Monthly Archives: November 2013

I am a bad girl.



I have a winter coat cut out that needs to be sewn. Syo needs some costuming made for a dance performance at the end of the month. And did I mention I’m working two (sometimes three)  jobs right now? AND I need to get started on my Christmas sewing, if I’m actually going to do any. Which I want to. I have a whole post on that in drafts, alongside the post on the Vader Dress and a number of other things I haven’t managed to blog.

So what am I doing?

Vogue 1094

Vogue 1094

Making Vogue 1094. Because no reason, except that this border-embroidered mesh (which really wanted to be a sari in another life) demanded it. Because I need another fluffy fifties dress SOOO badly. (The poor 70s, they are getting so neglected. I actually had someone at work say to me that I had a 50s-vintage style going on, and I was all like, well, the 50s are fun but really the 70s has my heart, and then I took stock of what I’ve actually been WEARING, and, well…)

I’m probably going to use some of the rest of it to make a gathered drape around the top rather than do the folded bias bands the pattern calls for. I love the drapes (even if they are a little strangely-constructed) but really, with this fabric, how can you not use the lace, um, EVERYWHERE?

When I went to trace the pattern, I found myself boiling it down to a mere three of the Voguety-million pattern pieces. Bodice front, bodice back, and skirt. For the skirt, it calls for six identical, tapered panels. There is a separate piece for the skirt lining, but on comparison the only difference was length. I knew I wanted to use one wide, gathered rectangle to make the most of my embroidered mesh, so I only traced the one.

For under my mesh, I found a gorgeous, two-toned taffeta that is mostly black with just a hint of blue. I wasn’t sure about the blue with the black overlay, but in and of itself I liked it better than any of the five other black taffetas I looked at, and the part where it was 70% off an already reasonable price didn’t hurt, either. It is, by the way, the hardest fabric to pin through that I’ve ever met.

Bodice front

Bodice front

The construction described for this dress is, well, odd. There’s a lot of handwork, not surprising, and the lining is more of an underlining—which suits me fine, I suppose, but as I said, I’m not using the lining bodice pieces, which don’t extend into the shoulder region. Yeah, I don’t really get it either. Although I’d be curious to try, at some point, just to see what it turned out like. Just not with this particular fabric. For this make, the fabric is totally boss.

Before tracing the bodice pieces, I pulled out my pieces from Project Drop Waist to compare. I wound up shortening only at the waist, and adding a centre back seam to make my swayback adjustment. We’ll see how the shoulders end up fitting—it’s pretty hard to gauge in this style. Other than that, and a little side-seam twiddling, I don’t THINK I need to do much. I suppose we’ll see if it fits.

Yesterday, when Stylish and I got together for our weekly Jacket Makings session, she made fleece pants (one can never have too many) and I worked on this. Since I didn’t have anything over there good for marking darts on dark fabric, I mostly worked on the skirt. Yes, we had a largely jacket-free Jacket Makings day.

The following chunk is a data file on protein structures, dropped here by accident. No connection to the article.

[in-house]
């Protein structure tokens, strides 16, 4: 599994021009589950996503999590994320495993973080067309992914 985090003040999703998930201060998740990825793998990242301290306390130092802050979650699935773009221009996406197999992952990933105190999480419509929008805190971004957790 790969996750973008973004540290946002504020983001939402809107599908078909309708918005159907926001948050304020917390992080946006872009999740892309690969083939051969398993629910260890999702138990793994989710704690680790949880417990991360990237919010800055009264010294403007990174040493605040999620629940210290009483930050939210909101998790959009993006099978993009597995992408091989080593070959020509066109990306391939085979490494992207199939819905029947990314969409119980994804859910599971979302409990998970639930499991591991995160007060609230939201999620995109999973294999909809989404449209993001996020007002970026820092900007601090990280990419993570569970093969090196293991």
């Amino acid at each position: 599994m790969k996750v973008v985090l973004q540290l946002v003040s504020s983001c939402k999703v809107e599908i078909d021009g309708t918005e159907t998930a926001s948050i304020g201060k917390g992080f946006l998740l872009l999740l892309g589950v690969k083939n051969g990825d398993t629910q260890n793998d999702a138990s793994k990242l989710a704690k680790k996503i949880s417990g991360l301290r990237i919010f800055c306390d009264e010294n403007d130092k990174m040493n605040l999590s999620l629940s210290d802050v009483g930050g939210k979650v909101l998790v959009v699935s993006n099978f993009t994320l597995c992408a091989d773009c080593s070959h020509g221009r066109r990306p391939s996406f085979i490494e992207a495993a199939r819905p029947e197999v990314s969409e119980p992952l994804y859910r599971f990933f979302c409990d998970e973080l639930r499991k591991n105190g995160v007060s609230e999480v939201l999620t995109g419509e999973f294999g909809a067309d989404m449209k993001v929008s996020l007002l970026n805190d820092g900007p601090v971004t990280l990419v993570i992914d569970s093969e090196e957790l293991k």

I cut the skirt panels from the taffeta and sliced off one entire side of my 4.4m of lacy yardage. I shortened the skirt by 2″, which puts the hem more at my knee than below it—which is where I like it, although it may throw off the overall proportions of the dress. So be it. I also narrowed the bottom flare of the pattern piece just a smidgeon, because  it was SO CLOSE to fitting double on my taffeta and it would save so much fabric. Not that I know what I’m going to do with an extra metre of blue-black taffeta, mind you.

Hem interior---braid on right, taffeta on left.

Hem interior—braid on right, taffeta on left.

I also got the pattern-recommended 3.5 m of horsehair braid. Which brings me to my biggest irk so far. Recall that I shortened the pattern, and that I narrowed the skirt slightly, all of which would have narrowed the hem. I still wound up being short about 15″ of braid. ARGH! WTF? Should I have stretched the horsehair more? I know it’s flexible stuff, but somehow that seems like a bad idea. If I’d been at home, I probably would’ve had a remnant somewhere I could splice in, but as I was at Stylish’s, I didn’t, so I settled for splicing in a piece of the taffeta, cut on the bias. Probably some interfacing would’ve been helpful, but I was irate and didn’t think of it until just now when I was typing this. It doesn’t show on the outside, and I suspect that the small, slightly-more-flexible part of the hem won’t be at all noticeable once all the gathering is said and done, but still. I’m annoyed.

So the skirt is pretty much ready to be gathered on to the bodice, which leaves me with the scary part of the dress-making—the bodice. I guess I’d better go pull up my big girl panties and find my tracing wheel…

(And did I mention that there’s about three metres of the other edge of the mesh fabric, with the same lace border, left? can we say skirt?)



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The Body

My mother has struck again. It’s that murky stretch between my birthday and Christmas, so a present can be justified, right? Actually, it’s Stylish’s birthday today. She can’t have this one, although I might share…

The Body

The Body. With mop.